A key goal for my hybrid, advanced seminar this semester is to get students to think about the multiple roles that expertise plays in diverse domains of global politics. This requires familiarity with a range of IR theories on expertise, as well as linking these theories to concrete case studies. I have found this last link to be a trickier one for students to make. They can get excited about the real-world cases, like the role of experts in devising structural adjustment programs at the IMF. They also develop in-depth comprehension of abstract theories with the aid of some lecturing, in-class discussions, and clarifications.
However, the last link of how a particular case is illustrative of certain theoretical dynamics can still be challenging to make. Not to mention, all this work is taking place under the broader context of a pandemic, when students can feel overwhelmed, unmotivated, or less engaged in an online medium.
The last link of connecting theoretical insights to real-world cases requires active engagement and critical thinking. To get the students motivated towards more active participation, I have been experimenting with role-playing exercises. These exercises have been at different scales, from short hypothetical situations to a whole class that was devoted to “acting” a chapter from a book. The chapter traced the genesis of “transnational population governance,” based on field-theory, which argues that once governance fields are established, they place actors in hierarchical positions, based on their “capital.”
On Monday, we grappled with the theory, focusing on its key concepts and propositions. At the end of our class, I assigned them roles and asked them to read the case study chapter with attentiveness to their role, thinking about what their “capital” was, their position in the field of governance, and their relation to other actors.
I scheduled our Wednesday class as online-only, as I believed that it would be easier for students to share the same medium, even if that medium was a Zoom session. To that Zoom class, they came prepared, ready to act their part, including a student who not only acted but also dressed the part of the key protagonist John D. Rockefeller III, complete with a suit and tie.
My preparation consisted of writing stage directions. I wrote stage directions for a play in three acts, which corresponded to three main parts of the chapter. I used the stage directions for setting the historical and political context of the case study, signaling the background information that was critical. I also wrote in cues, such as “John Rockefeller enters the stage” to invite them to perform their part. I did not interfere in their performance. If they neglected key information, I added it narratively after they were done speaking.
As the play proceeded, I realized that some students, with smaller roles participated less than they could have. In such instances, I used private messages to encourage participation. For instance, in a scene where demographers, women’s health activists, and Mr. Rockefeller were discussing population control in an even-headed manner, I encouraged the anxious Malthusian, via private messages, to enter the stage and make his alarmist intervention about population rise. This experience made me realize the importance of thinking about creative ways to involve students who are not directly participating in particular moments.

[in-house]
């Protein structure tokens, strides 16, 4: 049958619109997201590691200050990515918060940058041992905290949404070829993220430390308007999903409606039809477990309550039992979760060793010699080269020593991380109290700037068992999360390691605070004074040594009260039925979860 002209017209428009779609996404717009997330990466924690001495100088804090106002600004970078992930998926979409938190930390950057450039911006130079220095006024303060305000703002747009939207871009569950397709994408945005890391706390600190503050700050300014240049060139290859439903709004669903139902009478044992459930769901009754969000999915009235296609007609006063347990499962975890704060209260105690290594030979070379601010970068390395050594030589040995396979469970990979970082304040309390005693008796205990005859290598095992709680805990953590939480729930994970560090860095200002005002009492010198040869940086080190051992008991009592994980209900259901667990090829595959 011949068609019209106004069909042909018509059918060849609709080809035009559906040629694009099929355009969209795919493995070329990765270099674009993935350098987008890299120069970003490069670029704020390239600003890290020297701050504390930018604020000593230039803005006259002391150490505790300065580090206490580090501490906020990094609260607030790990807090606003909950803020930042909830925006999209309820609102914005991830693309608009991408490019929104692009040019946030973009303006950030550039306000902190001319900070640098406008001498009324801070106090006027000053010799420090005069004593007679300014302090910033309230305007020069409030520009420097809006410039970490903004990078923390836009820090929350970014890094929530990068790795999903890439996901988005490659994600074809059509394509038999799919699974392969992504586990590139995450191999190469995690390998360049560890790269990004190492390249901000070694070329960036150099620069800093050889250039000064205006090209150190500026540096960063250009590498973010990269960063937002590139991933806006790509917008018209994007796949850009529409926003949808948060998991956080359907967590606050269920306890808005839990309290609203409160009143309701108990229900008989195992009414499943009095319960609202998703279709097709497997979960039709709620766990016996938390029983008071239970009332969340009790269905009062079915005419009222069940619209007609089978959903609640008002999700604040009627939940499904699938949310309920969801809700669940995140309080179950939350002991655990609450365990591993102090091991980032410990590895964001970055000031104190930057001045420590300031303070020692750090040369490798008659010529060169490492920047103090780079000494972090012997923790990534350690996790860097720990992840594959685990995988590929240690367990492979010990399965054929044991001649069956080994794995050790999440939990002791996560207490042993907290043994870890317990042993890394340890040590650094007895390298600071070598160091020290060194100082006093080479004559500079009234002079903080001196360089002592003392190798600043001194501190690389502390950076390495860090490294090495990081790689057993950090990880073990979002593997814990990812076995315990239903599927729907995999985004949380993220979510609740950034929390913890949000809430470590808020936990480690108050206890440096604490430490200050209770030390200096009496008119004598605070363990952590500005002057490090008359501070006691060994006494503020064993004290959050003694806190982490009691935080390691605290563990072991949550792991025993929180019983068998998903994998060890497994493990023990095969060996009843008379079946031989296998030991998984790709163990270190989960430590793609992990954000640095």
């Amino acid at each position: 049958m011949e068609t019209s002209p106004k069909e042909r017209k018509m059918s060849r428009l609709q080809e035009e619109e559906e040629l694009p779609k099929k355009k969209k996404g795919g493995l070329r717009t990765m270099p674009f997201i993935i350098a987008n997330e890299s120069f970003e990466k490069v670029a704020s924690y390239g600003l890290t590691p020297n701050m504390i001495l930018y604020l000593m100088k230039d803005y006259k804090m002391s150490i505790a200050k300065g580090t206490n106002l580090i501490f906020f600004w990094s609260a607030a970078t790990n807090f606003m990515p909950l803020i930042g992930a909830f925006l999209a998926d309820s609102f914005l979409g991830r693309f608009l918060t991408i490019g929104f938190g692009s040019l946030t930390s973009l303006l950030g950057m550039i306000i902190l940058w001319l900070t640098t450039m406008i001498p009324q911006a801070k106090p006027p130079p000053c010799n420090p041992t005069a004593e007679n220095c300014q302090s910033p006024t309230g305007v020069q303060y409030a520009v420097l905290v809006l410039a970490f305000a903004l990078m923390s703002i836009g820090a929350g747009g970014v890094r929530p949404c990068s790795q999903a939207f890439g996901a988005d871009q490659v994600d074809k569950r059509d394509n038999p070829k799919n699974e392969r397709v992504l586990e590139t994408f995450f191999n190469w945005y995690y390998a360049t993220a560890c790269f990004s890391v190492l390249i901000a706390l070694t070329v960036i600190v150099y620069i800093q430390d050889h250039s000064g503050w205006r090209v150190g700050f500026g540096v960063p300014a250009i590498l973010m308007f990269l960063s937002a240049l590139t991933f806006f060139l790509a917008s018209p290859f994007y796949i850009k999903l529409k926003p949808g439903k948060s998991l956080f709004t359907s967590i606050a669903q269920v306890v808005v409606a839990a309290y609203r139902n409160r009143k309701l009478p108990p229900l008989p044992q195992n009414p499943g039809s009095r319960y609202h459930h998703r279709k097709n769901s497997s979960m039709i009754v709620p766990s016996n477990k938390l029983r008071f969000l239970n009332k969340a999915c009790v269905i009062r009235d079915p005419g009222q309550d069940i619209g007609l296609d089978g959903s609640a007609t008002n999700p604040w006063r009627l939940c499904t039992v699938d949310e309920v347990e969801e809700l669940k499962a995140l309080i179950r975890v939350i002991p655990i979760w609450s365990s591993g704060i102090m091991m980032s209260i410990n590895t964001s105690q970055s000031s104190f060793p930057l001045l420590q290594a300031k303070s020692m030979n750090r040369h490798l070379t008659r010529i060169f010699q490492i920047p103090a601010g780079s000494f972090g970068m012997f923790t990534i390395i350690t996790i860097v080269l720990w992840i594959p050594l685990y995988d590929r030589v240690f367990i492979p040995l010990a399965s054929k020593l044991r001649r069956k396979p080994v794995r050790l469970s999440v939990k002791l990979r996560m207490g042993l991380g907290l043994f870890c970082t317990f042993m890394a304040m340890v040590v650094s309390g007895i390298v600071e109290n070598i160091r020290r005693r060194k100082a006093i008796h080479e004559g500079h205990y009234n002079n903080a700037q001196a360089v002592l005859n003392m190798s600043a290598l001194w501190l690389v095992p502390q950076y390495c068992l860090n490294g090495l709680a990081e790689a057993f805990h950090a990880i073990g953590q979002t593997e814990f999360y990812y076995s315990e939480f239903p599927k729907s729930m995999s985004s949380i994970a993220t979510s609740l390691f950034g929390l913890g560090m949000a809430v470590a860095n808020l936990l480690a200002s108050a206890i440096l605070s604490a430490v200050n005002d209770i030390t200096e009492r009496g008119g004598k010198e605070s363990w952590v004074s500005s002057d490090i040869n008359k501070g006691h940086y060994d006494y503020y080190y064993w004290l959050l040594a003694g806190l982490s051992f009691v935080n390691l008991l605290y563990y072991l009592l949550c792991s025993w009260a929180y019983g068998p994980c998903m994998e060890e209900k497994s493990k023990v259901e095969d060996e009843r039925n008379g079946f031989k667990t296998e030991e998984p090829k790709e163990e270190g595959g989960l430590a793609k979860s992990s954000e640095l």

A week later, when I conducted a similar exercise in an online-only, 300-level class with 40 students, who were reenacting a UN General Assembly debate, I asked them to use the applause and thumbs up reactions whenever a speaker expressed a position similar to theirs. This produced much more active engagement with the exercise, beyond their roles.
Returning to the earlier example, after each act, we discussed what had happened. Why had their characters acted in the way that they did? What happened as a result? How did the plot move? What did that movement mean for their character, the perspective or position they represented? These discussions connected the case to the key propositions of the theory on social capital, the establishment of governance fields, and the hierarchical authority relations within those fields.
As I continue to use roleplaying in both my classes, I see more clearly how it allows students to “work through” examples and cases in a much more engaging manner. They understand the different perspectives involved, both on their own terms and in relation to one another. The issues, be it global population governance or UN Security Council reform debates, get lifted off the text and become vividly animated. When students animate the different perspectives through the characters they play, they can let disagreements emerge without worrying that they are contradicting their classmates or the professor.
I have also found that my engagement with the roleplaying, either by taking on small characters or reading stage directions, makes it easier for students to participate. It creates a setup in which we are all roleplaying, and I am not standing to the side and judging their performance. And, while roleplaying makes Zoom more interactive and energized, I suspect the distance and virtuality of Zoom also helps alleviate performance anxiety!